Motorcycle riders are much more vulnerable under certain circumstances. And that’s why riders are often involved in accidents.
In order to help ensure riders and drivers are all safe in the Evergreen state, the Washington State Patrol is urging drivers to keep in mind that as the weather becomes warmer, motorcycle traffic will become more intense on state highways.
While motorcycles account for only four percent of all registered vehicles in Washington, at least 15 percent of all traffic fatalities in the state involve motorcycle riders. This is an incredible figure, and one that forces us to think about the dangers riders face daily.
Also according to official statistics, about 75 percent of fatal motorcycle collisions in Washington involves motorcycle riders who failed to complete a motorcycle training program. But what many don’t know is that approved motorcycle rider training can be found at as series of locations across the state, making it easy for anyone willing to be a safe rider to take a step in the right direction.
Washington riders who are also concerned about their safety should not forget that in most fatal motorcycle accidents, speed is a factor. That’s because speed makes riders less likely to maintain control on the vehicle while attempting to negotiate more dangerous portions of the road. Speed also makes it more difficult for riders to avoid collisions in case there’s an emergency and they must react promptly.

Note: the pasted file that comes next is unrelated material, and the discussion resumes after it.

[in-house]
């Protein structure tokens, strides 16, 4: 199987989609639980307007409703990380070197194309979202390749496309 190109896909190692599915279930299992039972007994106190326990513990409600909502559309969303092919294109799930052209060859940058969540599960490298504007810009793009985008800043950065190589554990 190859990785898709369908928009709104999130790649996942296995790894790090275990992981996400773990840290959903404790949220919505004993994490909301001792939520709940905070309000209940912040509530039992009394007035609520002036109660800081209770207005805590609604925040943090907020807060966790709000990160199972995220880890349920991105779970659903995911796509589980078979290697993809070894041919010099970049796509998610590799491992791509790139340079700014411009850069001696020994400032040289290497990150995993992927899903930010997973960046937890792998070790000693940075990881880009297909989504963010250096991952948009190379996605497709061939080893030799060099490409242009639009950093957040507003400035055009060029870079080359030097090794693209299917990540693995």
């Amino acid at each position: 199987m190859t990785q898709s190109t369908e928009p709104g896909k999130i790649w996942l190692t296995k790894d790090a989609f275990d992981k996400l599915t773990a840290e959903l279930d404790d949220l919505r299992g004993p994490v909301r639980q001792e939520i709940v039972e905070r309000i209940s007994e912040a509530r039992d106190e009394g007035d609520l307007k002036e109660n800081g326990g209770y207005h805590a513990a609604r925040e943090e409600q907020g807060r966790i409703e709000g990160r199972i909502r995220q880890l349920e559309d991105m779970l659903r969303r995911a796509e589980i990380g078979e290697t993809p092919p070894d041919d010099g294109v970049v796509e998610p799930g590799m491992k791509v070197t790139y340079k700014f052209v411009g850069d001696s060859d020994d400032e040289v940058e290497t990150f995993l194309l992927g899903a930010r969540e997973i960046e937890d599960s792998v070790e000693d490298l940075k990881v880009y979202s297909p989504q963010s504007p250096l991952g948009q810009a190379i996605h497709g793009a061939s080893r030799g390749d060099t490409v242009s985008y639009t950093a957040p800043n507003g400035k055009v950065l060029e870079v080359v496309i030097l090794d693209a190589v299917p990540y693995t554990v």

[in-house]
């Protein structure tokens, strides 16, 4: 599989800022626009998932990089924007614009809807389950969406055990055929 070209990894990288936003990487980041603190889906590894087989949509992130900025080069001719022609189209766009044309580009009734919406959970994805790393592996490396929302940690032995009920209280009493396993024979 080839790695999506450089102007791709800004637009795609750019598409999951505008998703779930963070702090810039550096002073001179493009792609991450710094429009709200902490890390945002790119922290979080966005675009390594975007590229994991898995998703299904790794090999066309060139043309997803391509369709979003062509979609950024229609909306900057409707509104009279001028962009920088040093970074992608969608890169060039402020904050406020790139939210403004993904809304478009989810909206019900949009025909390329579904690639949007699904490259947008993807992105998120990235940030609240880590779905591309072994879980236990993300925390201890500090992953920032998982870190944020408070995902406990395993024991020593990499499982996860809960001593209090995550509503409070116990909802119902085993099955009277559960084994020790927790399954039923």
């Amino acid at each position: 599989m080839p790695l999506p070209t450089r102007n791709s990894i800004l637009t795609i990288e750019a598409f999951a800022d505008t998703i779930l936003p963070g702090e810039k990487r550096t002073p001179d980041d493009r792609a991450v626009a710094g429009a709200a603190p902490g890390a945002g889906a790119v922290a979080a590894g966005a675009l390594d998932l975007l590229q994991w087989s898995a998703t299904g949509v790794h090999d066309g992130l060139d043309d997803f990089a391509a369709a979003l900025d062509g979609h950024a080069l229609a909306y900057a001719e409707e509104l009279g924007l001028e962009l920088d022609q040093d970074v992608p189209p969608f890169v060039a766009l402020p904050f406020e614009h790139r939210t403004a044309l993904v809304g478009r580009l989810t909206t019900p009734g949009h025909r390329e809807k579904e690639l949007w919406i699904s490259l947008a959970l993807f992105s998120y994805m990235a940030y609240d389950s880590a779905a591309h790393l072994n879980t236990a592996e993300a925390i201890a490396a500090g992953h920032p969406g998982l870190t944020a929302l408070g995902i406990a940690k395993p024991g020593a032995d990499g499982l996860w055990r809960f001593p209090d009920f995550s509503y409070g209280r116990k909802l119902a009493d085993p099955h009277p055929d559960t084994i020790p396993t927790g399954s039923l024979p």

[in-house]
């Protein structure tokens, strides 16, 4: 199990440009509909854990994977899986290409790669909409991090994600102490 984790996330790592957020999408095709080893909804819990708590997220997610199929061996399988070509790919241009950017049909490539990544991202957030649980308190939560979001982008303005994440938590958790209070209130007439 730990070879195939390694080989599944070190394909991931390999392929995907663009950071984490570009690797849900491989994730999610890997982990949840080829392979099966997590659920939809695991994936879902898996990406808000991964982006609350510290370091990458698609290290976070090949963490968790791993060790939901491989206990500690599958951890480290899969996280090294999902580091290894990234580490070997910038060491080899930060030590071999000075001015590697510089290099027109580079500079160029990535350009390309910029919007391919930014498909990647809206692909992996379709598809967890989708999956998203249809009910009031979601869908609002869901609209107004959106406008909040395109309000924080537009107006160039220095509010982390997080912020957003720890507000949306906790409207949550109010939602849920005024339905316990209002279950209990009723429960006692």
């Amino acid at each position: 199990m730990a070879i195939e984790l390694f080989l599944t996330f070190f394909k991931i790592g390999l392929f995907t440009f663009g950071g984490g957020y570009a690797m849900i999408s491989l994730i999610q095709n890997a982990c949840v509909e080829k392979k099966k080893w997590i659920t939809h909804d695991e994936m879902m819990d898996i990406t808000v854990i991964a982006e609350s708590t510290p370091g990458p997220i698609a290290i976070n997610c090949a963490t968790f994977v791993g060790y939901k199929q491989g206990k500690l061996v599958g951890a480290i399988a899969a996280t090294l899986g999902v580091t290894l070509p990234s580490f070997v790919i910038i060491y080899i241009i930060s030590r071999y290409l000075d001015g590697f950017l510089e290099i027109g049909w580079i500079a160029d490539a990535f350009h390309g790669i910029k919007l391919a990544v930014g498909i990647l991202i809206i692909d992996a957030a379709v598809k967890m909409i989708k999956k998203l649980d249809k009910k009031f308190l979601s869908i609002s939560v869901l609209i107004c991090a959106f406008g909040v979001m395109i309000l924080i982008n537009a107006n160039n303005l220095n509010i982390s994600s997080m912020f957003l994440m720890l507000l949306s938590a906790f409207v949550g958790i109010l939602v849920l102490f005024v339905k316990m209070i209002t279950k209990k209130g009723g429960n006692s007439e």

Other factors that were often associated with deadly motorcycle accidents include driving under the influence of drugs or alcohol, which accounted for 57 percent of riders involved in fatal collisions.
In order to make sure that riders are not exposing themselves to dangers, the WSP is asking them to take important measures to avoid collisions, learning how to ride defensively and safely.
But drivers should also be alert. As more motorcycles hit the road, drivers will be more likely to be involved in accidents involving riders simply because they may not be as easy to spot. Beware whenever you change lanes and make sure you’re 100 percent sure riders are not occupying your blind spot. Only then you will be able to change lanes.
For more on what the WSP thinks you should do as a rider or driver to avoid accidents as the weather becomes warmer, follow this link.